It was Friday at Le Golf National in 2018, in the fourth match of the morning foursomes, when some blue finally made it onto the board. The cult of “Moliwood” – Francesco Molinari and Tommy Fleetwood’s formidable partnership – had only just begun and would eventually yield a staggering, flawless 4-0 record. Yet Europe, after one session, were 3-1 down to the Americans.
The stage is set in Rome to once again show why the Ryder Cup is one of the most emotional sporting spectacles, conducive to irrationally tearing up the script. Yet Bjorn built immense trust among his European players, and their support teams, creating a genuine fortress in Paris and the foundation for a 4-0 sweep on Friday afternoon in what would eventually become a staggering 17.5-10.5 victory.
“Nothing happened between the sessions on day one,” Bjorn tells The Independent. “I made a clear plan on Wednesday evening for Friday and I told every player what they were doing all day, morning and afternoon. What the matches and pairings would look like. What the players not playing both sessions should do, to practice on Thursday and be prepared.
“There was no panic, all our inspirational talks were done on Thursday. We kept it calm, we knew we would have extremely strong foursomes. We had a very strong foursomes team and believed our knowledge of the course would be a big advantage. There was a lot to come. We let it flow. We weren’t happy about being 3-1 down, but I always say, if you’re arrogant enough to believe you won’t lose a session against strong opponents, you probably shouldn’t be doing the job... it’s arrogance to another level. They then went out and overperformed on Friday afternoon in arguably one of the best sessions ever played in the Ryder Cup. You’re extremely proud of what happens in front of you, but the calmness on Wednesday and Thursday made it all possible.”
Bjorn, a vice-captain at Marco Simone this week, is supporting this year’s skipper Luke Donald and the task of finding the right combinations again after Team USA reclaimed the cup two years ago at Whistling Straits. Europe leaned into analytics five years ago in pursuit of the ultimate blueprint for team golf, and vice-captain Edoardo Molinari, who crunches the numbers behind Matt Fitzpatrick and Tyrrell Hatton’s recent success, is poised to help harness the data behind this year’s team. But Bjorn is adamant there are many aspects to success on the course.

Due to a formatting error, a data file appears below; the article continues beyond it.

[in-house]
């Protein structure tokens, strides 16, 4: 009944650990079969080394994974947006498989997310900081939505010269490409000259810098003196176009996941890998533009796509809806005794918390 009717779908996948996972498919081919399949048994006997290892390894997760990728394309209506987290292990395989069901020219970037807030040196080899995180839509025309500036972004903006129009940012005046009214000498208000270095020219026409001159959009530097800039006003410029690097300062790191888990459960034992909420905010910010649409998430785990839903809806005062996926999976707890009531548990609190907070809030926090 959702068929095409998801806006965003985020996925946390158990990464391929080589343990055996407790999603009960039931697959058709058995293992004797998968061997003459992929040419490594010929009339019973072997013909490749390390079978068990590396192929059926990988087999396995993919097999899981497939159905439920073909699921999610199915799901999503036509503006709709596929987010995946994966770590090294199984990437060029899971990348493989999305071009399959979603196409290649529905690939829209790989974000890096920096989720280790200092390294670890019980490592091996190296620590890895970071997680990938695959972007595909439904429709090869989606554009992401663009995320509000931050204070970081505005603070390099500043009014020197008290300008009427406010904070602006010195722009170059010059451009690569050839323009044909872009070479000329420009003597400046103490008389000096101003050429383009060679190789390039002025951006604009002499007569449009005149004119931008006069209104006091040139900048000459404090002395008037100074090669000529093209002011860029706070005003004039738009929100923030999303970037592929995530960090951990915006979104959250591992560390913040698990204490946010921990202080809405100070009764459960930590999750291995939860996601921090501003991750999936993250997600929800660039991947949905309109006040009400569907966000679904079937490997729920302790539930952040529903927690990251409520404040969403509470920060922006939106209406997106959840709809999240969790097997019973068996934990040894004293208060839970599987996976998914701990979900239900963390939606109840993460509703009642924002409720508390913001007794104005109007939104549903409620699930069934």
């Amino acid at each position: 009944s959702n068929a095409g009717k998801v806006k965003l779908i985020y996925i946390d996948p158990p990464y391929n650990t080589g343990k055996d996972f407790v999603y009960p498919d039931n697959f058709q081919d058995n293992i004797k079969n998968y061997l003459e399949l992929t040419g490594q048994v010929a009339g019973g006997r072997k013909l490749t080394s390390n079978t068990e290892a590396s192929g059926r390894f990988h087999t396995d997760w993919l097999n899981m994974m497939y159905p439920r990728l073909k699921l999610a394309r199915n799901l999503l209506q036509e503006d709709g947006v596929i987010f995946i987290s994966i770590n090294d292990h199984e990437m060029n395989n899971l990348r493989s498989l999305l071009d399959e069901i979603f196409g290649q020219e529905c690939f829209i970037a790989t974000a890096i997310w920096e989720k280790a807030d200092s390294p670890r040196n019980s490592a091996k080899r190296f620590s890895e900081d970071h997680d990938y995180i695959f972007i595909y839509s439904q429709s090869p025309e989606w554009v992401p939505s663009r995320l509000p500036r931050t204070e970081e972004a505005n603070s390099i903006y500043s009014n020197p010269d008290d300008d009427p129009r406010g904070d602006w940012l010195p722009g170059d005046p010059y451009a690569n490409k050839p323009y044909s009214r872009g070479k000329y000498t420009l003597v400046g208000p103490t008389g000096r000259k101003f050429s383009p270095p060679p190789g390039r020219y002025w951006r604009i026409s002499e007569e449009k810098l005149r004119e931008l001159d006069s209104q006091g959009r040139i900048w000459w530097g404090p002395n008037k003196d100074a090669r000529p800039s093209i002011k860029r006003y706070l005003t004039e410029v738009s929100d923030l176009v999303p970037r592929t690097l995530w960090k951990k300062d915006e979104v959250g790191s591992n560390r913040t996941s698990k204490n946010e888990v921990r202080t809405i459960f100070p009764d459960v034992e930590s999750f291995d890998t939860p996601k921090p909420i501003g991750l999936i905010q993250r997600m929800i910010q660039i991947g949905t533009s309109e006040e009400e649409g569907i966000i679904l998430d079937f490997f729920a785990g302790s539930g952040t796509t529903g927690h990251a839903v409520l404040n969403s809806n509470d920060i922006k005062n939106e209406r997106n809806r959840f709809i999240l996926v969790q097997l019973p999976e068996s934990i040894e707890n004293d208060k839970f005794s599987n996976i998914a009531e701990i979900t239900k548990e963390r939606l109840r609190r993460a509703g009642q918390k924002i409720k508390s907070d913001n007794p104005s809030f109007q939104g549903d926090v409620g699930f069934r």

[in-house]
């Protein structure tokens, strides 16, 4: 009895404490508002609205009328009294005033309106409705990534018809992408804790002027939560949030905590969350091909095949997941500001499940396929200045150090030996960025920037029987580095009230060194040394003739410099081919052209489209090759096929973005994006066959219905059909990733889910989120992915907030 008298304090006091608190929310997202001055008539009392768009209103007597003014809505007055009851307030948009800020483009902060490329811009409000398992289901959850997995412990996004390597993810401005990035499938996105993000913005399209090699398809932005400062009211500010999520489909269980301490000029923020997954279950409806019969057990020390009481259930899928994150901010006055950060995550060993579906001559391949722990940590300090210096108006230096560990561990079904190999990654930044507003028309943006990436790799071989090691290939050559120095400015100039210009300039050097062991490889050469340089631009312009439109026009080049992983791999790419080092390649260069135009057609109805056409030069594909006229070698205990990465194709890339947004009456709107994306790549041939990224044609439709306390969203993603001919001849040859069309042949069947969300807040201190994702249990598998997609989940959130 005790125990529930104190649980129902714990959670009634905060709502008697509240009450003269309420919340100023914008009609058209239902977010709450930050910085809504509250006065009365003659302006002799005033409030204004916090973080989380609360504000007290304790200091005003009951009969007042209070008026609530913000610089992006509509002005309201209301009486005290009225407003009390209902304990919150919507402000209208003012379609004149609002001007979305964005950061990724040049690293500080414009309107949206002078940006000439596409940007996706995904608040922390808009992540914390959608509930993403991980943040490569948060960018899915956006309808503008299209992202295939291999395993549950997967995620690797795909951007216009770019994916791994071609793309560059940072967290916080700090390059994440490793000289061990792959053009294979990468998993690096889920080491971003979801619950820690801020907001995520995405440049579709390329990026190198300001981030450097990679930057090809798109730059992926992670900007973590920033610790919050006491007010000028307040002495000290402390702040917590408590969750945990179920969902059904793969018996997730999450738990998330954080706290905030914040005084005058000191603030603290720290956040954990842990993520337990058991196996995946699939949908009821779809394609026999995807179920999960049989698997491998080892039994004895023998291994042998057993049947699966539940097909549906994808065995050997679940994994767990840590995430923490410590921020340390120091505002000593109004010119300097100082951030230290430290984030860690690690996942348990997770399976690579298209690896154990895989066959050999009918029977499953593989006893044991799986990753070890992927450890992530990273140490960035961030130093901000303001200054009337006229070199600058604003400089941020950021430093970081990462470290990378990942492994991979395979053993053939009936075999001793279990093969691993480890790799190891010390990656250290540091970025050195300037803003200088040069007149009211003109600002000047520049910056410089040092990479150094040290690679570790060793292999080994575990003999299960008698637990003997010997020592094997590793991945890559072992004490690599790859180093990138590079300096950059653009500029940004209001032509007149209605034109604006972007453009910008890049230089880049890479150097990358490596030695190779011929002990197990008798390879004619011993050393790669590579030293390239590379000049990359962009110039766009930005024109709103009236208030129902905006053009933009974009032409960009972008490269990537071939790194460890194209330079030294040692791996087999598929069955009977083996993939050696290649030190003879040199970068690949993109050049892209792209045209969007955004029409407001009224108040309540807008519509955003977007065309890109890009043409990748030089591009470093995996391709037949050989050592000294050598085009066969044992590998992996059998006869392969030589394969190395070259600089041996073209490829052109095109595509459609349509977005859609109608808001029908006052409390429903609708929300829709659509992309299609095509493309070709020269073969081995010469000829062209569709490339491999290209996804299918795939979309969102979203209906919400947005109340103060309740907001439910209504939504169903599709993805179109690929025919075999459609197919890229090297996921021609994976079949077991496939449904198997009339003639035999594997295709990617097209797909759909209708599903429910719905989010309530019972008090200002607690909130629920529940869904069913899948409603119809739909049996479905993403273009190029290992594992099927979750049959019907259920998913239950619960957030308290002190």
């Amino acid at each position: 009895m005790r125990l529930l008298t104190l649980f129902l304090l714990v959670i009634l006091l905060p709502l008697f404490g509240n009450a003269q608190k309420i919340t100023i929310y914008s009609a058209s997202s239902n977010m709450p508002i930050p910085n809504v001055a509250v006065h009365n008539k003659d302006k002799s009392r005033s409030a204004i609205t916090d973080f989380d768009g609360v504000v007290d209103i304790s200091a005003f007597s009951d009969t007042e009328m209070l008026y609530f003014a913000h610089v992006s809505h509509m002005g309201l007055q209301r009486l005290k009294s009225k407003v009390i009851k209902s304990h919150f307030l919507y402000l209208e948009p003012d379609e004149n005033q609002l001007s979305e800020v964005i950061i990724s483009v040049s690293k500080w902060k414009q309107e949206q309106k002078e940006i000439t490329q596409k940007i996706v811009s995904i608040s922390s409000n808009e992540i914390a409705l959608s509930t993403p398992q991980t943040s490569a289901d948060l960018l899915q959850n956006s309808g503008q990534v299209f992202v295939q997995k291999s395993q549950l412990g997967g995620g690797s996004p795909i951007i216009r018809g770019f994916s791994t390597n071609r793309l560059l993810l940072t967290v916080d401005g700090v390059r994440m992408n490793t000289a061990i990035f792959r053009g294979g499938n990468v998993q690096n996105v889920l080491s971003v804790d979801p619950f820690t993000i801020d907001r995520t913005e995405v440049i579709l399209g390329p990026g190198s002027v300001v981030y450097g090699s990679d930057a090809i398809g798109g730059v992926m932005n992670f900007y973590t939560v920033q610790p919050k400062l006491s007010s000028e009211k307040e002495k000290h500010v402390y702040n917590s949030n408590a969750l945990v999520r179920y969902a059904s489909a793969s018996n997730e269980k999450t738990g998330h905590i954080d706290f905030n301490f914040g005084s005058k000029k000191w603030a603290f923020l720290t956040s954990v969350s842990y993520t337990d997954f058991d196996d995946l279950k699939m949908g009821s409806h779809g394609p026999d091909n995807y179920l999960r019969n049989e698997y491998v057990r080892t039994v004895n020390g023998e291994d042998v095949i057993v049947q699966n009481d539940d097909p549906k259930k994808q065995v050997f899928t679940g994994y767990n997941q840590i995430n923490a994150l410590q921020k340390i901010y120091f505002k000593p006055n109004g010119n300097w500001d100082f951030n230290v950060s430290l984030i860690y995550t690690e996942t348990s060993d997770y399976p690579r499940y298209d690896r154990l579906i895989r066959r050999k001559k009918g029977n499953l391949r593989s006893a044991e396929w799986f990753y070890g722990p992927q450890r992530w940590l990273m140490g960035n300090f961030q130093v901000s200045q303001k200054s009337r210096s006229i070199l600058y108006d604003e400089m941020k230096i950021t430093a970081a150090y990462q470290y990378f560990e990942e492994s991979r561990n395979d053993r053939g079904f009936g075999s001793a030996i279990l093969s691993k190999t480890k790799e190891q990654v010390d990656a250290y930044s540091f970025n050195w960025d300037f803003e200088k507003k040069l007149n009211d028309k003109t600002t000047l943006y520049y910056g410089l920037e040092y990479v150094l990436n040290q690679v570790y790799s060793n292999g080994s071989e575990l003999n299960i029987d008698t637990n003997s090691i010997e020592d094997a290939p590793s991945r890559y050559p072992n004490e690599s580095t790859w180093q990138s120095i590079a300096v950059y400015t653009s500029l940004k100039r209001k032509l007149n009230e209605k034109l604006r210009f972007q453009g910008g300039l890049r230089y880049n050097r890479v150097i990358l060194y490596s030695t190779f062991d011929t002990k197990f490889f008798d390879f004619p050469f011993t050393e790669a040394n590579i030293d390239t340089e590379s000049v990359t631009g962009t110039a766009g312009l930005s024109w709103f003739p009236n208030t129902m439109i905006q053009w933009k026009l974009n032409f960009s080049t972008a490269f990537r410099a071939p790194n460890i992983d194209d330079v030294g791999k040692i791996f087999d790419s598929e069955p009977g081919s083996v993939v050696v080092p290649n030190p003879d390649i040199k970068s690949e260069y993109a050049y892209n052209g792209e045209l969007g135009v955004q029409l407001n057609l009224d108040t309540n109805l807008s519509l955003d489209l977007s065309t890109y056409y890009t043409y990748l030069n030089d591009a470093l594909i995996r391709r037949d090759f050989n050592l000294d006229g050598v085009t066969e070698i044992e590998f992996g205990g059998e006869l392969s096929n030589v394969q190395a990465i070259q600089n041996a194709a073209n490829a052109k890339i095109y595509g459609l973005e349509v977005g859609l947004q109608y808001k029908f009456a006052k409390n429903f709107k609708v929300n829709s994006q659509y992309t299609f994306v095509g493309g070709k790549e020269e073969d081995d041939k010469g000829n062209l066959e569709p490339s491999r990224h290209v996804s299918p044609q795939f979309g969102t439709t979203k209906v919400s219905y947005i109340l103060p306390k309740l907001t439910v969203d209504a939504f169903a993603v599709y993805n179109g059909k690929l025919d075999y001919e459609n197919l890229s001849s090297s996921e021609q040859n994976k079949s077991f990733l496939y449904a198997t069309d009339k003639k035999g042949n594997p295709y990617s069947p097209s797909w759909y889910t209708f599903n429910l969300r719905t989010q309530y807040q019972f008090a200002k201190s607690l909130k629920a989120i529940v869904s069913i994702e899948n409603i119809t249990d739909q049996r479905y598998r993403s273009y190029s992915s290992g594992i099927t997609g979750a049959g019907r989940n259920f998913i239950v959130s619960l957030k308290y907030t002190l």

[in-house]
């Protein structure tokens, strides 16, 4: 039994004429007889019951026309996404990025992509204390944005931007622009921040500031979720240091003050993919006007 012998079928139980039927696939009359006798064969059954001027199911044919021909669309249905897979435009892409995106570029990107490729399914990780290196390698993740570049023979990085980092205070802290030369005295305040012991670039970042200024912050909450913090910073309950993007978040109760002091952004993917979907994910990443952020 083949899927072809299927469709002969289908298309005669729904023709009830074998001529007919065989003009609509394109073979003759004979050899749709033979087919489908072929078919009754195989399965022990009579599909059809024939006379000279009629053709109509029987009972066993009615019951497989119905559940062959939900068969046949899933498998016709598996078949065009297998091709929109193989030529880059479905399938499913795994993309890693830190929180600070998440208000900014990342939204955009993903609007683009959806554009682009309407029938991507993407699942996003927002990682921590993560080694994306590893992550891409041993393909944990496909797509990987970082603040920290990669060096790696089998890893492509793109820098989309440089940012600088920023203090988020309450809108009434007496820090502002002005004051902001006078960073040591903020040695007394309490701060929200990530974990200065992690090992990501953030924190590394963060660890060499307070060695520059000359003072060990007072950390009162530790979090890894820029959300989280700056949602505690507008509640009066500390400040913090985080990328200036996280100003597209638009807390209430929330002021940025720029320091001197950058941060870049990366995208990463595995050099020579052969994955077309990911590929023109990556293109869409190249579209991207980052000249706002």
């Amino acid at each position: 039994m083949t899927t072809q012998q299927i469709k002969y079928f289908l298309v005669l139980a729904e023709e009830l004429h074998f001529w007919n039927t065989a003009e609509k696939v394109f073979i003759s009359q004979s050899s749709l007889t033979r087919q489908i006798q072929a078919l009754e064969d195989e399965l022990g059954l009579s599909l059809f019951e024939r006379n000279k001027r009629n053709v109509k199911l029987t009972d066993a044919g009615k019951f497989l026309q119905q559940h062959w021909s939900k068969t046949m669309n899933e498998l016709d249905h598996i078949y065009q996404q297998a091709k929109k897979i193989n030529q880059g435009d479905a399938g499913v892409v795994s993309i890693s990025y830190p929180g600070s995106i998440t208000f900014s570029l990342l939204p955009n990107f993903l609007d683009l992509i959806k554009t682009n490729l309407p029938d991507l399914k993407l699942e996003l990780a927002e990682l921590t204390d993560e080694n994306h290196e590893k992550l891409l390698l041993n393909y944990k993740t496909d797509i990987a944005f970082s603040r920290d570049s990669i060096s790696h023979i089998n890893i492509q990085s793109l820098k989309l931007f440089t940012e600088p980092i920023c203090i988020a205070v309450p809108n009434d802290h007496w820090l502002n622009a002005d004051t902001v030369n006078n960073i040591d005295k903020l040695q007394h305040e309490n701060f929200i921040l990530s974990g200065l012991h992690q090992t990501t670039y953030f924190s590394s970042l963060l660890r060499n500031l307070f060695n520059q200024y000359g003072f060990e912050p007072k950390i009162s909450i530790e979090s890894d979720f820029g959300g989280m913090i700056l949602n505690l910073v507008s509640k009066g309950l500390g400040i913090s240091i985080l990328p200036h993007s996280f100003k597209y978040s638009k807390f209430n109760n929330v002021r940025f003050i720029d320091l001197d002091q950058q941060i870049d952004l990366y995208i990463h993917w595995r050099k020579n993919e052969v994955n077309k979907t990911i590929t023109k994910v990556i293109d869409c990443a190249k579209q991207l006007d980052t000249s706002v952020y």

“It’s a bit of both [data and personal relationships], statistics can put two players in a match but if they don’t get on, it’s unlikely that they’ll be successful. You have to work with both parts,” Bjorn adds. “You have to understand them and have conversations with the teams around them. Figure out what makes them reach 100 per cent of performance and they can give everything and be comfortable.
“As you start putting the team together, it’s very difficult, as soon as you move one player from one pairing to another, it’s like a house of cards, the whole thing falls down and you almost have to start again. It’s a big puzzle to make it all work. A lot say it can’t be that difficult; it’s two good golfers going out to play together. But it’s not like that: there are certain aspects of the golf courses that demand a certain thing. You want good putters to putt a lot, good drivers to drive a lot, it all goes into the thinking. There are so many little aspects. Then the personalities and friendships come into it too.”
Bjorn, Denmark's first-ever Ryder Cup player, with heavy-hitting Nicolai Hojgaard poised to become the fourth this week, has never lost a Ryder Cup as a player (1997, 2002, 2014) or captain (2018).
And after getting married last weekend, Bjorn reflects on the key to his success and the legacy behind one of the most memorable European victories in Ryder Cup history.
“We made the Ryder Cup team not just about the 12 players, but everybody involved,” Bjorn concludes. “Coaches, families… everybody lived it. It created an unbelievable atmosphere within the team.
“It created an atmosphere for 12 people to grow as individuals. The players live through extreme pressure week in, week out, so to share it with those around them, it was something that worked out very well.
“You cannot underestimate any part, though, the importance of statistics and analytics and understanding them. They all drive you to understand each player and what they’re good at and capable of. On a personal level and a performance level. I felt like I understood all of them in every aspect: as human beings and also as high-performing athletes. It allowed me to ... put something together to enable them to perform well.
“Was it all the work we did? Or just pure luck? Nobody will ever know, but we created an environment for them to perform well by going to the smallest details.”